Last week, Walmart said it would speed up its plan to hire returning military veterans that it had announced in January. AFL-CIO President Richard Trumka says Walmart’s latest move “is more about public relations than honoring our heroes.”
We owe it to our returning veterans to make sure they are treated as the heroes they are, rather than as symbols used to ‘greenwash’ Walmart’s eroding brand. After facing enemies abroad, is an $8.81 an hour part-time job the best we can offer returning veterans?
Friday's employment numbers showed a reasonable gain of 165,000 jobs added to the payroll in April. These are preliminary numbers, as today’s report also shows that the numbers for February and March have now been adjusted upward. So, there is some hope that things may be better than they appear. A separate survey also was released today, based on a survey of households, from which we learned that the overall unemployment rate edged slightly down to 7.5%.
The Washington Post today published a special section—in print and on the Web—about what some say is a resurgence of “Made in America” manufacturing.
In the section’s anchor piece, Brad Plumer writes that some U.S. firms have “reshored” their manufacturing operations in the United States and that even some Chinese companies have located new plants here. He cites a narrowing wage gap between U.S. workers and their foreign counterparts, lower energy and transportation costs and automation as key drivers in moving manufacturing to the United States.
A new report from the Center for Economic and Policy Research (CEPR) shows the country needs to increase union membership significantly, create universal health care, a universal retirement system (beyond Social Security), expand college attainment and achieve gender pay equity to create more "good" jobs in the United States.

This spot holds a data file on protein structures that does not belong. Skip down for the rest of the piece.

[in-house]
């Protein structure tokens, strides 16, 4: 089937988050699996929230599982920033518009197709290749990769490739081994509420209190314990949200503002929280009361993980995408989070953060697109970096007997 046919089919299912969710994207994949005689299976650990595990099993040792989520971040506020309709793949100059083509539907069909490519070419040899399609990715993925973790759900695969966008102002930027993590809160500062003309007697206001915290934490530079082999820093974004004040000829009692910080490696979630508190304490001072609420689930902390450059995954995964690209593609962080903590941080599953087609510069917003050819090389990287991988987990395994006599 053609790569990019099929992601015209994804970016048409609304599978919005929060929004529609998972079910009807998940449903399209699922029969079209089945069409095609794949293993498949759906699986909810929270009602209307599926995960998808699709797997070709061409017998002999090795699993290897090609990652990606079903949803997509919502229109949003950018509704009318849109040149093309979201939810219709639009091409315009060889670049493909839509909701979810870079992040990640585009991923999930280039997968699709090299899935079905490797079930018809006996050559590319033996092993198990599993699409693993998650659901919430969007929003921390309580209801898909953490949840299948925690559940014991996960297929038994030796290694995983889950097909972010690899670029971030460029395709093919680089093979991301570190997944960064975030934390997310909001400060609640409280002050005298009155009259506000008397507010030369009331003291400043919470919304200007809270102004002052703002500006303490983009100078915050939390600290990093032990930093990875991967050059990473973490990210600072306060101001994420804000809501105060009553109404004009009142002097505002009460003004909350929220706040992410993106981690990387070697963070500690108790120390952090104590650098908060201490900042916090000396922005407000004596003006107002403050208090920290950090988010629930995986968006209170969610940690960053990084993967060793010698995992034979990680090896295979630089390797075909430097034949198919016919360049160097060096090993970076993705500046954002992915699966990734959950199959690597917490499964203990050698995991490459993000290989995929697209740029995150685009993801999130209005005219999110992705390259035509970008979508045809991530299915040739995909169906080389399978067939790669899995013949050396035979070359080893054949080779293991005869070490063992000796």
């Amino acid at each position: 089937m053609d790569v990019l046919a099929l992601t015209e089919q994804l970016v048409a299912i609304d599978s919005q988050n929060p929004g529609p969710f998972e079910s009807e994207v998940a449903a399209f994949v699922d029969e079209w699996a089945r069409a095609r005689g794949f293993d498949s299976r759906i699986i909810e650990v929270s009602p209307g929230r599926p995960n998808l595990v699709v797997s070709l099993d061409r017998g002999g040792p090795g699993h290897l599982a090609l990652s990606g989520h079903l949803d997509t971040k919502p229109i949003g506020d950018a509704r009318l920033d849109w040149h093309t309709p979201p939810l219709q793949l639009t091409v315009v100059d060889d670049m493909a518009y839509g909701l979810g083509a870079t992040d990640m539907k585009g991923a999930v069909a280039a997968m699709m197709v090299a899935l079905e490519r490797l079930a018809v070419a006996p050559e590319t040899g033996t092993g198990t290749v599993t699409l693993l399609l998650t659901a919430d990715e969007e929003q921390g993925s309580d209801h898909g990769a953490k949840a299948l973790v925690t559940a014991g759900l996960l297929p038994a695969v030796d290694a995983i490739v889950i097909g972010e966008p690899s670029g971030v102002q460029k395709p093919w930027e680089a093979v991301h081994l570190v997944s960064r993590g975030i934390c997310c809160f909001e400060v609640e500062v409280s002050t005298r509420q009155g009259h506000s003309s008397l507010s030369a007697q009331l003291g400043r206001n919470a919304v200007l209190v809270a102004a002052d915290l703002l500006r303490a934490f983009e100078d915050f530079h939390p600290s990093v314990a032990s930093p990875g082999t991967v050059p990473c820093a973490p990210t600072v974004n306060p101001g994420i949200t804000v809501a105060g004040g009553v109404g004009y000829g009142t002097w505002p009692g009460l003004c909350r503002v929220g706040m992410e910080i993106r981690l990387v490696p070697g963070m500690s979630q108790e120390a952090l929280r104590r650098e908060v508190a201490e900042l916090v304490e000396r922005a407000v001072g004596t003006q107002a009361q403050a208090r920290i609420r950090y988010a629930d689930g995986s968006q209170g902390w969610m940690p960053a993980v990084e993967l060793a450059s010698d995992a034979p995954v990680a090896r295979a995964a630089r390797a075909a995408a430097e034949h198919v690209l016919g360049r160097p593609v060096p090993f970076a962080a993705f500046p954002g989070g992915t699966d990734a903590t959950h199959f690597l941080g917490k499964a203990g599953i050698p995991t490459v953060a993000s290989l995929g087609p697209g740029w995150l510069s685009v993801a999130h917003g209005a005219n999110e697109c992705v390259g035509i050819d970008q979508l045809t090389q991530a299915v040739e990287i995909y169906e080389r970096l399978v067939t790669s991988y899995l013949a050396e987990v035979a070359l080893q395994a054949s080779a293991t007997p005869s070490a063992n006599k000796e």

Working people in Colorado have the shakes—actually, the Harlem Shake. The Colorado AFL-CIO created a Harlem Shake video in support of House Bill 1292, the "Keep Jobs in Colorado Act," which is being heard Monday in the State, Veterans, and Military Affairs Committee. The bill is sponsored by Democrats Pete Lee (Colorado Springs) and Dan Pabon (Denver).
The nation’s economy added just 88,000 new jobs in March while the jobless rate dipped to 7.6% from February’s 7.7%, according to figures released this morning by the U.S. Bureau of Labor Statistics (BLS).
While the 88,000 jobs created reflect 36 straight months of positive job growth, during the previous 12 months job growth had averaged about 169,000 a month. The small number of new jobs also shows how important it is that Congress repeals the sequester to stop any additional job loss in the public and private sectors. These across-the-board cuts will cost more than 750,000 jobs this year alone and could derail the economic recovery.
Calling sequestration “just a fancy word for a dumb idea,” AFL-CIO President Richard Trumka says the 750,000 job-killing, across-the-board budget cuts and other moves toward fiscal austerity will “further weaken the economy and cost jobs” and make even worse “the crisis of mass unemployment. Millions of Americans who want to work cannot find jobs.”
Writing in a special report in The Hill on jobs and the economy, Trumka says:
On some days, it seems like all of official Washington is racing to embrace the most destructive consensus since the Iraq war.